A black hole is a space in which the gravitational field is so strong that light cannot escape.

But you know this. Or, if not, you have chosen a strange place to learn about black holes. I recommend Wikipedia or Youtube.

So, I was thinking, could we take a small black hole and apply a gravitational counterforce? E.g. Construct an extremely massive sphere around the black hole that exerts sufficient force as to allow light to escape.

From another perspective: I want to smooth out the warped space-time within the event horizon by manipulating the space-time outside. enter image description here

  • $\begingroup$ "Or, if not, you have chosen a strange place to learn about black holes..." Believe me, stranger things have happened on this forum. $\endgroup$ – probably_someone Dec 13 '17 at 2:49
  • $\begingroup$ Possible duplicates: physics.stackexchange.com/q/45448/2451 and links therein. $\endgroup$ – Qmechanic Dec 13 '17 at 6:53

You cannot. At least according to General Relativity, without somehow adding in some quantum gravity effects. We don't know enough (or anything definitive) about quantum gravity, but it still might not make any difference outside the BH. It could affect what happens as you get inside the black hole and close to the singularity (of course we don't know this either), but you're staying outside

First, by Birkoff's theorem if you somehow manage to set up a spherically symmetric (say) thin shell of very massive matter OUTSIDE the black hole (BH), it will have no gravitational effect inside the shell.

Second, of course that shell is likely to instead just collapse into the BH, assuming it is a pressureless ideal gas. If it resists it through pressure but no heat or dissipation it'll still collapse. If it has collisions in the shell and some real matter dynamics it'll form quite a maelstrom of radiation and probably a lot worse, but it will not break up the BH. If anything lots of it will be absorbed, and because there is always some rotation it'll probably form a rotating ring that keeps on radiating and kicking off particles and imparting angular momentum to the BH.

Third, if the shell is massive enough, or if it is a semi solid sphere that heavy, it'll just collapse on its own anyway, if it is inside a not-huge radius, say solar sized or less. It'll merge into the BH, and what does not merge in will eventually be radiated away or kicked off as in the second point above.

Fourth, even if you somehow configured a distribution of matter or energy outside the BH that somehow, say on one side of the BH so it didn't have to be symmetrical, could somehow affect the metric (i.e. spacetime curvature) in a way that it reversed (or say just changed) the BH curvature outside the BH, the only thing that could possibly happen to the horizon would be to grow or start rotating. There would be no way for the horizon area to get smaller, or have the BH break into two piece, because BH thermodynamics says that the entropy, and thus the area, must grow or stay the same.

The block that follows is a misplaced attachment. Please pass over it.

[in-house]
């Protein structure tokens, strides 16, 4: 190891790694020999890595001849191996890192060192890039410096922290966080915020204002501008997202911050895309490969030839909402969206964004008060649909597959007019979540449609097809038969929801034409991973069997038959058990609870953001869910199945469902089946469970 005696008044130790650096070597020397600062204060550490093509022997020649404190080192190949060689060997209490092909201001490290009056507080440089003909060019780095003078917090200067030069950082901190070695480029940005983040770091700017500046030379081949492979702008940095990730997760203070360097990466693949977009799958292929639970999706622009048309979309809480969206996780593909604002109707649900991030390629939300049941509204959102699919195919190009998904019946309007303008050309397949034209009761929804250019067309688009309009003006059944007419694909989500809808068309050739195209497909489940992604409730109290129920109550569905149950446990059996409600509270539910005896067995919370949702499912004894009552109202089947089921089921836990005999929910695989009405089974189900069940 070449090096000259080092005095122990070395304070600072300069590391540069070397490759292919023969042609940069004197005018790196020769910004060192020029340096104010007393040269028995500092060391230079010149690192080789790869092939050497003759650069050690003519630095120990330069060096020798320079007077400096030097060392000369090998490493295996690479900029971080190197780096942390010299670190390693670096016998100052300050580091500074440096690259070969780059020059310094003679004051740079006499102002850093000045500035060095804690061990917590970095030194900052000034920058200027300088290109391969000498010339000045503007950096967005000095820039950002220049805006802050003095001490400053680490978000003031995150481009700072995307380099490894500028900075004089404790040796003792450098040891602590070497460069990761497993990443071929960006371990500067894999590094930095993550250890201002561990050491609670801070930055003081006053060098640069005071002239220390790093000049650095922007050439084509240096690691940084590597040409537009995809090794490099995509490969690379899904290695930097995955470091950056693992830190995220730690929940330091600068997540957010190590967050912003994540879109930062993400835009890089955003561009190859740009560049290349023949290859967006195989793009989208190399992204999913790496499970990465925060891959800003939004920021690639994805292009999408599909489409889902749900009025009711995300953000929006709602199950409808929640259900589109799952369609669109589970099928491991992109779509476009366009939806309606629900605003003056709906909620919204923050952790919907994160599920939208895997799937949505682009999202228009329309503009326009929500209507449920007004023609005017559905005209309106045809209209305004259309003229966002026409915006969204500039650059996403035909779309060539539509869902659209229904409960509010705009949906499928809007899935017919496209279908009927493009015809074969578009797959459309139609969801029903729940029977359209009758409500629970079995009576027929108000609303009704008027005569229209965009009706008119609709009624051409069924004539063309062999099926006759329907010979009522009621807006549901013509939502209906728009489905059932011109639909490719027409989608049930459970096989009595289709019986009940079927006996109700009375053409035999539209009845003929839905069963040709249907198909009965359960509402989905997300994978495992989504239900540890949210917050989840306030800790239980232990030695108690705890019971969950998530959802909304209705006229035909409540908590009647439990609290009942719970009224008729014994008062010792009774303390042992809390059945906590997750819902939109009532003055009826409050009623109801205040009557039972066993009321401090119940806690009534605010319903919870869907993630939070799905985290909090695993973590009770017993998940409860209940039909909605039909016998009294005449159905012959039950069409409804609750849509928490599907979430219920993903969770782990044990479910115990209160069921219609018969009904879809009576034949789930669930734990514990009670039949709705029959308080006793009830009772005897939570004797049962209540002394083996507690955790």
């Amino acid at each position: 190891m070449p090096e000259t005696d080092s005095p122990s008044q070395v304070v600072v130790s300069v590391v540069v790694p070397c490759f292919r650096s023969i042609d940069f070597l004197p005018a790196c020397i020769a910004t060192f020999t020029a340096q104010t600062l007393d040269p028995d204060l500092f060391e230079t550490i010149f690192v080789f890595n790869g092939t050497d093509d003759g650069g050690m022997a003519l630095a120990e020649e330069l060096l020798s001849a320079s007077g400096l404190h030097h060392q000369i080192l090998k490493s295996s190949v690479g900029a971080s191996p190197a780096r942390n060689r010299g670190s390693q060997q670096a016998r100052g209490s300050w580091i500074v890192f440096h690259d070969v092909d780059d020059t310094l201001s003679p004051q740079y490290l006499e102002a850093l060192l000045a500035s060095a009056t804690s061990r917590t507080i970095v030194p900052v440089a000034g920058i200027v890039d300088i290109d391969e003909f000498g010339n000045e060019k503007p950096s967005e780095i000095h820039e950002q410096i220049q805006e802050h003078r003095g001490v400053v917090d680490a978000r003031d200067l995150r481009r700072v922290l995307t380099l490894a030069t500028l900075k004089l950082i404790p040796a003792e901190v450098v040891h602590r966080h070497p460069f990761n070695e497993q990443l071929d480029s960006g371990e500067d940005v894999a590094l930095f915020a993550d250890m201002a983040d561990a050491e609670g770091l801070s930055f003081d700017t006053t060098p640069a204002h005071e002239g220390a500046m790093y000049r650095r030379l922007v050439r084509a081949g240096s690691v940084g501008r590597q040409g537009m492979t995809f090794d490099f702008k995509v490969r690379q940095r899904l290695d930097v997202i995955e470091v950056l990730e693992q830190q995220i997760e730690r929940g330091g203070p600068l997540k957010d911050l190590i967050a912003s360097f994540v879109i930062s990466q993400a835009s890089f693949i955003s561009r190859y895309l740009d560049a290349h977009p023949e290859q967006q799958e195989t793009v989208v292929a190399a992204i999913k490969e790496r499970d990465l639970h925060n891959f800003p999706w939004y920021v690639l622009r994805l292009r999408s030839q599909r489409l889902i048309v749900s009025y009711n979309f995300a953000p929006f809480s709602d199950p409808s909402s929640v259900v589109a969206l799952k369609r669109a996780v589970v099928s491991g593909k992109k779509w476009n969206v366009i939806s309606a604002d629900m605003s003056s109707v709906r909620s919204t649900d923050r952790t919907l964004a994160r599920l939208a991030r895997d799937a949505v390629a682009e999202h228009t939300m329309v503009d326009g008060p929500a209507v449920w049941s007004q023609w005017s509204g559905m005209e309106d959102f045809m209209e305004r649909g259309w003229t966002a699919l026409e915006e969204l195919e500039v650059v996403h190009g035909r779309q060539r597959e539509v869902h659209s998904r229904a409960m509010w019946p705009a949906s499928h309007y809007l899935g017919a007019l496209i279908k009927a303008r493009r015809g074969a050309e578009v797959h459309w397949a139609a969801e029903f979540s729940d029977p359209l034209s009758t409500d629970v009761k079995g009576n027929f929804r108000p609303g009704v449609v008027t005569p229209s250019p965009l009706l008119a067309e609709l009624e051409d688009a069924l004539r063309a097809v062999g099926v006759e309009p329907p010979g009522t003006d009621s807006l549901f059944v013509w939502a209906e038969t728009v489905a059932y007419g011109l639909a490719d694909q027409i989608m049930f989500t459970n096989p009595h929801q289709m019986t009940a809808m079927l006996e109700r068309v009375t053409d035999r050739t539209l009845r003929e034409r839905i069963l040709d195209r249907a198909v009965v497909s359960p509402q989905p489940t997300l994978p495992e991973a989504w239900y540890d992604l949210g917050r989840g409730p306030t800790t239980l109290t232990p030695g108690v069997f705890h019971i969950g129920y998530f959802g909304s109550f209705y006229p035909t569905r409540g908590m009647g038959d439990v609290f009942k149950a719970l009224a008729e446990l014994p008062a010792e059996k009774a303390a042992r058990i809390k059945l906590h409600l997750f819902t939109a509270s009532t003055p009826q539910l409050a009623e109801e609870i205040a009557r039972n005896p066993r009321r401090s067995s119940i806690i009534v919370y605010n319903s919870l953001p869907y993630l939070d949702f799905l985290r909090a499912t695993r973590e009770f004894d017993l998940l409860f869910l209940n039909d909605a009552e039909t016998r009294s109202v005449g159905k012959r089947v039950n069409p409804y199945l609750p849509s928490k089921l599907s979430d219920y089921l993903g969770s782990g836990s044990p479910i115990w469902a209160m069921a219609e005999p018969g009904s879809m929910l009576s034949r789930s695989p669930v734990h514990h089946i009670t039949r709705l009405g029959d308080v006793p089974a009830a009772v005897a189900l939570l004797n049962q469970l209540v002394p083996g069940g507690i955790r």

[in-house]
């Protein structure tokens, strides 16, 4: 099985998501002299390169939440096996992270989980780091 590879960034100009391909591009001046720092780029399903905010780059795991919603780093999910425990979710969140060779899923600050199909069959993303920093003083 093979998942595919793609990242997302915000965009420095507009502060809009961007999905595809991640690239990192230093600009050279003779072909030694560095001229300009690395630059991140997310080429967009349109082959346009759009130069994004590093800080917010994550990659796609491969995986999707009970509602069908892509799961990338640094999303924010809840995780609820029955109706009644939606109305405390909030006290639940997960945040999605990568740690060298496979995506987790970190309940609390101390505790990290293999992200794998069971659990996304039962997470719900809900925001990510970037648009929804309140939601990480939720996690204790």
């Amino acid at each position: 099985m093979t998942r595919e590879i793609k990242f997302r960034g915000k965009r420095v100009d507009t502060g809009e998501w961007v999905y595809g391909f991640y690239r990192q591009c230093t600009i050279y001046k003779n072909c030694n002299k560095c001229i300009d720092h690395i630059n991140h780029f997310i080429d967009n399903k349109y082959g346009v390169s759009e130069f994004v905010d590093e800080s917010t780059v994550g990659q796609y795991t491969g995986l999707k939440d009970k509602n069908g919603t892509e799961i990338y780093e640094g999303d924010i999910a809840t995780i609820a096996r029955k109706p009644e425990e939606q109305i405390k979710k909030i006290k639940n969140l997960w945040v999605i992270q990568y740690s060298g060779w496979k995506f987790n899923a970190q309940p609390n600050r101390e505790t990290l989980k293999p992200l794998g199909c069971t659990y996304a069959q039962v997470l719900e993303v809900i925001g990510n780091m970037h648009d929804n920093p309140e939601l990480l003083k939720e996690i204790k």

All of these cases are pretty unrealistic as it is not clear how you could assemble such a massive distribution of mass-energy. Most likely it would have to evolve with the star that eventually has to collapse into a BH. We know that stars bigger than about 3-10 solar masses can not do anything except break up before they form a BH

Hard to manipulate gravity, you need lots of mass-energy, and then it tends to evolve by its own equations.

  • $\begingroup$ Ah, figures. I was rather hoping for a way to destroy them or otherwise decrease their lifespan. Plus the possible bonus of mining them and witnessing the aftermath of in-falling material. That latter possibility did make the whole idea seem suspicious, but I didn't have the physics background to really say why seeing a (briefly) infinitely compressed substance might be paradoxical. $\endgroup$ – Lemma Prism Nov 18 '16 at 5:36
  • 1
    $\begingroup$ well , another black hole can destroy it in a suicidal joining into a single black hole, as we recently saw with LIGO. $\endgroup$ – anna v Nov 18 '16 at 6:39
  • $\begingroup$ Not destroy, merge. The result is always a bigger black hole than the two in horizon area. $\endgroup$ – Bob Bee Nov 18 '16 at 14:17

Your Answer

By clicking “Post Your Answer”, you agree to our terms of service, privacy policy and cookie policy

Not the answer you're looking for? Browse other questions tagged or ask your own question.